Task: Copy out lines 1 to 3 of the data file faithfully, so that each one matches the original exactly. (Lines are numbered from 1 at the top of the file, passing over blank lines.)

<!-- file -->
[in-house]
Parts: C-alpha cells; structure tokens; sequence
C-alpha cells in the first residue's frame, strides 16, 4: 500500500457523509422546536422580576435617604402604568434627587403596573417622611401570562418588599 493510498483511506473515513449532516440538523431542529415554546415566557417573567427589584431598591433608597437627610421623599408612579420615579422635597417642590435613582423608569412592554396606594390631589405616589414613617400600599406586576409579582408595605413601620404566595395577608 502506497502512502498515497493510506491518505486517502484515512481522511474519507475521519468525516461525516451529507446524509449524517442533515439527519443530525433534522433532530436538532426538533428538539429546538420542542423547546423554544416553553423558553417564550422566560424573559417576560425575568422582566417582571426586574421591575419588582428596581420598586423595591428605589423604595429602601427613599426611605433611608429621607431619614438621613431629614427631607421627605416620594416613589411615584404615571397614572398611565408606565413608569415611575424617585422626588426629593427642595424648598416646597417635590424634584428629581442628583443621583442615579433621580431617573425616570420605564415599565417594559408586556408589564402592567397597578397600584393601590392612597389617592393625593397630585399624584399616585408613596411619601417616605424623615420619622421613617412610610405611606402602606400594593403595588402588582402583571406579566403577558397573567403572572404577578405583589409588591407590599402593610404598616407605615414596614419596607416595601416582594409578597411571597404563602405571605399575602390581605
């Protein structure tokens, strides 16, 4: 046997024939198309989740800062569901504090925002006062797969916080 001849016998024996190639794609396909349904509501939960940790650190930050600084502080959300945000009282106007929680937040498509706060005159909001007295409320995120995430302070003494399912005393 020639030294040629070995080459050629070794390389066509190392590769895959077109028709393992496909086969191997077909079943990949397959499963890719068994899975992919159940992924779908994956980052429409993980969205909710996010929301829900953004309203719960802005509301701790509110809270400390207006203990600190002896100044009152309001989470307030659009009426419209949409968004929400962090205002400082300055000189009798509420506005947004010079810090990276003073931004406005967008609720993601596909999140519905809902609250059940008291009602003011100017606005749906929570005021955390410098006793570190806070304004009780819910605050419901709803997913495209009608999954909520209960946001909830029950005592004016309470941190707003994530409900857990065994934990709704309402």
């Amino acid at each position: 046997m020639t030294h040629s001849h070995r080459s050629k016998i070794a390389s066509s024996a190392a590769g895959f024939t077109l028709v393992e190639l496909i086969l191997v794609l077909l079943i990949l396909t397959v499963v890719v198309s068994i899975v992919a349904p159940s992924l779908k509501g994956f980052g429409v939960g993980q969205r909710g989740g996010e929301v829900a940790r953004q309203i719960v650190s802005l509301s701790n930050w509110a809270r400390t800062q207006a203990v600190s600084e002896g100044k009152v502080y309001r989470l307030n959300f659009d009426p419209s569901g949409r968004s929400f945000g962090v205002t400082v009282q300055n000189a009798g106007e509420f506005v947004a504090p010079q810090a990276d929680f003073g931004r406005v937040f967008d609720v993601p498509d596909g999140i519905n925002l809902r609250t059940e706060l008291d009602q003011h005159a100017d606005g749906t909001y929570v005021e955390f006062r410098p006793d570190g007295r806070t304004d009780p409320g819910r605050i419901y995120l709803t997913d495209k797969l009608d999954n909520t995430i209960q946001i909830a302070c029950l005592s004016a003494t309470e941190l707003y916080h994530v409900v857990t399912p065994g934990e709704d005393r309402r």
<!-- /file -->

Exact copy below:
[in-house]
Parts: C-alpha cells; structure tokens; sequence
C-alpha cells in the first residue's frame, strides 16, 4: 500500500457523509422546536422580576435617604402604568434627587403596573417622611401570562418588599 493510498483511506473515513449532516440538523431542529415554546415566557417573567427589584431598591433608597437627610421623599408612579420615579422635597417642590435613582423608569412592554396606594390631589405616589414613617400600599406586576409579582408595605413601620404566595395577608 502506497502512502498515497493510506491518505486517502484515512481522511474519507475521519468525516461525516451529507446524509449524517442533515439527519443530525433534522433532530436538532426538533428538539429546538420542542423547546423554544416553553423558553417564550422566560424573559417576560425575568422582566417582571426586574421591575419588582428596581420598586423595591428605589423604595429602601427613599426611605433611608429621607431619614438621613431629614427631607421627605416620594416613589411615584404615571397614572398611565408606565413608569415611575424617585422626588426629593427642595424648598416646597417635590424634584428629581442628583443621583442615579433621580431617573425616570420605564415599565417594559408586556408589564402592567397597578397600584393601590392612597389617592393625593397630585399624584399616585408613596411619601417616605424623615420619622421613617412610610405611606402602606400594593403595588402588582402583571406579566403577558397573567403572572404577578405583589409588591407590599402593610404598616407605615414596614419596607416595601416582594409578597411571597404563602405571605399575602390581605